A blackbody is an object that absorbs all electromagnetic radiation that hits it and re-emits it at a range of wavelengths determined solely by its temperature. The shape of a blackbody’s spectrum is always the same, but the peak of the spectrum shifts to shorter wavelengths (higher energies) as the blackbody’s temperature increases. (This is why a cold piece of metal at room temperature appears dark, but if heated in a fire it will begin to glow red, then orange, and then white as the peak of its emission shifts to shorter wavelengths.)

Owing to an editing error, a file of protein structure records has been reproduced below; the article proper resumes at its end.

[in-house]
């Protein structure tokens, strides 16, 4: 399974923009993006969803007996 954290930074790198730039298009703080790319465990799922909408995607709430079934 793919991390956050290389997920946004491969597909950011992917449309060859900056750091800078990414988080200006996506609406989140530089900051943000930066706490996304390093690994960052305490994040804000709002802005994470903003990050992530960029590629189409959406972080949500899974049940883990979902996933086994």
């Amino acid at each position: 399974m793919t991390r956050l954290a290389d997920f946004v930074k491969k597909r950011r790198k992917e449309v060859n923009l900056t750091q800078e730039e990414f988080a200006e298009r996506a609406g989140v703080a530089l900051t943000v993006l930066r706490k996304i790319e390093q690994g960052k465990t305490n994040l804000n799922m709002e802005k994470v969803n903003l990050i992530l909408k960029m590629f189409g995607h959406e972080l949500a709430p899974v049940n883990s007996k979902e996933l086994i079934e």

It turns out that stars are well-approximated as blackbodies. Our Sun, for example, has a temperature of 5800 K, which puts the peak of its spectrum at about 500 nm — which is the wavelength of green light. It makes sense that our eyes evolved to see a narrow range of wavelengths corresponding to the peak of the solar spectrum!
Since the peak wavelength of a blackbody spectrum is inversely proportional to its temperature, all astronomers have to do to obtain the temperature of a glowing object is to measure its spectrum and determine the peak wavelength. This is incredibly useful for studying stars. Another tool that is important for stars and the ISM alike is the study of spectral lines.